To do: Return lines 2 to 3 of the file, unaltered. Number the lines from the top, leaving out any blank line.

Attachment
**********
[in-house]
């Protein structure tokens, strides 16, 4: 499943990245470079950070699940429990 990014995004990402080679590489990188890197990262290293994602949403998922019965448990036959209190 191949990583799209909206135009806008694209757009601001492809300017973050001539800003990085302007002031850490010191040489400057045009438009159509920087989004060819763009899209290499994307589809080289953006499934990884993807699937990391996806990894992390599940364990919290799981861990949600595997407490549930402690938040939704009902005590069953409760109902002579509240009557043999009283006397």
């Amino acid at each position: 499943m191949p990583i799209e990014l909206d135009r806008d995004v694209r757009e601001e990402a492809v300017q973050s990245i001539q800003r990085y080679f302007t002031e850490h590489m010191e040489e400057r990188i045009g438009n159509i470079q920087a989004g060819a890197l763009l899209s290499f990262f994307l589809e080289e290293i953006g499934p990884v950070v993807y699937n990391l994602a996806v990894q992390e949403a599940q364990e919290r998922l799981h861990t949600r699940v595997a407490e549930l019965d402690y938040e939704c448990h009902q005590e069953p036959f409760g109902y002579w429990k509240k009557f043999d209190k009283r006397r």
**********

């Protein structure tokens, strides 16, 4: 499943990245470079950070699940429990 990014995004990402080679590489990188890197990262290293994602949403998922019965448990036959209190 191949990583799209909206135009806008694209757009601001492809300017973050001539800003990085302007002031850490010191040489400057045009438009159509920087989004060819763009899209290499994307589809080289953006499934990884993807699937990391996806990894992390599940364990919290799981861990949600595997407490549930402690938040939704009902005590069953409760109902002579509240009557043999009283006397």
């Amino acid at each position: 499943m191949p990583i799209e990014l909206d135009r806008d995004v694209r757009e601001e990402a492809v300017q973050s990245i001539q800003r990085y080679f302007t002031e850490h590489m010191e040489e400057r990188i045009g438009n159509i470079q920087a989004g060819a890197l763009l899209s290499f990262f994307l589809e080289e290293i953006g499934p990884v950070v993807y699937n990391l994602a996806v990894q992390e949403a599940q364990e919290r998922l799981h861990t949600r699940v595997a407490e549930l019965d402690y938040e939704c448990h009902q005590e069953p036959f409760g109902y002579w429990k509240k009557f043999d209190k009283r006397r």